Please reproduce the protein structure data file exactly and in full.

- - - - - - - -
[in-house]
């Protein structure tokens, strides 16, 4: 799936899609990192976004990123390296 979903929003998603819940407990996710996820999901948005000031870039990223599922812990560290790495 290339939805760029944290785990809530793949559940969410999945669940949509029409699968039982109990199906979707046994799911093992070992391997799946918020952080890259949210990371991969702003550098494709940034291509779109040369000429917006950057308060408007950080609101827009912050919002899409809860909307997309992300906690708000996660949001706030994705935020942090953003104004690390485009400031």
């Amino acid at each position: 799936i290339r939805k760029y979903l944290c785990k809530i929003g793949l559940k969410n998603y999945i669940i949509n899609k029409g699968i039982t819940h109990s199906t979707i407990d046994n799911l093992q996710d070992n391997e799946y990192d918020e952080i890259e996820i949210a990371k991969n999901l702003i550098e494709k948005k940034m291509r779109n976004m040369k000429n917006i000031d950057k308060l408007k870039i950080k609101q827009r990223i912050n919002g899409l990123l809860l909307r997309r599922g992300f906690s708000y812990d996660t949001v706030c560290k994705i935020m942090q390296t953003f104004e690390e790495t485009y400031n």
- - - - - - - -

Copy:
[in-house]
């Protein structure tokens, strides 16, 4: 799936899609990192976004990123390296 979903929003998603819940407990996710996820999901948005000031870039990223599922812990560290790495 290339939805760029944290785990809530793949559940969410999945669940949509029409699968039982109990199906979707046994799911093992070992391997799946918020952080890259949210990371991969702003550098494709940034291509779109040369000429917006950057308060408007950080609101827009912050919002899409809860909307997309992300906690708000996660949001706030994705935020942090953003104004690390485009400031």
């Amino acid at each position: 799936i290339r939805k760029y979903l944290c785990k809530i929003g793949l559940k969410n998603y999945i669940i949509n899609k029409g699968i039982t819940h109990s199906t979707i407990d046994n799911l093992q996710d070992n391997e799946y990192d918020e952080i890259e996820i949210a990371k991969n999901l702003i550098e494709k948005k940034m291509r779109n976004m040369k000429n917006i000031d950057k308060l408007k870039i950080k609101q827009r990223i912050n919002g899409l990123l809860l909307r997309r599922g992300f906690s708000y812990d996660t949001v706030c560290k994705i935020m942090q390296t953003f104004e690390e790495t485009y400031n």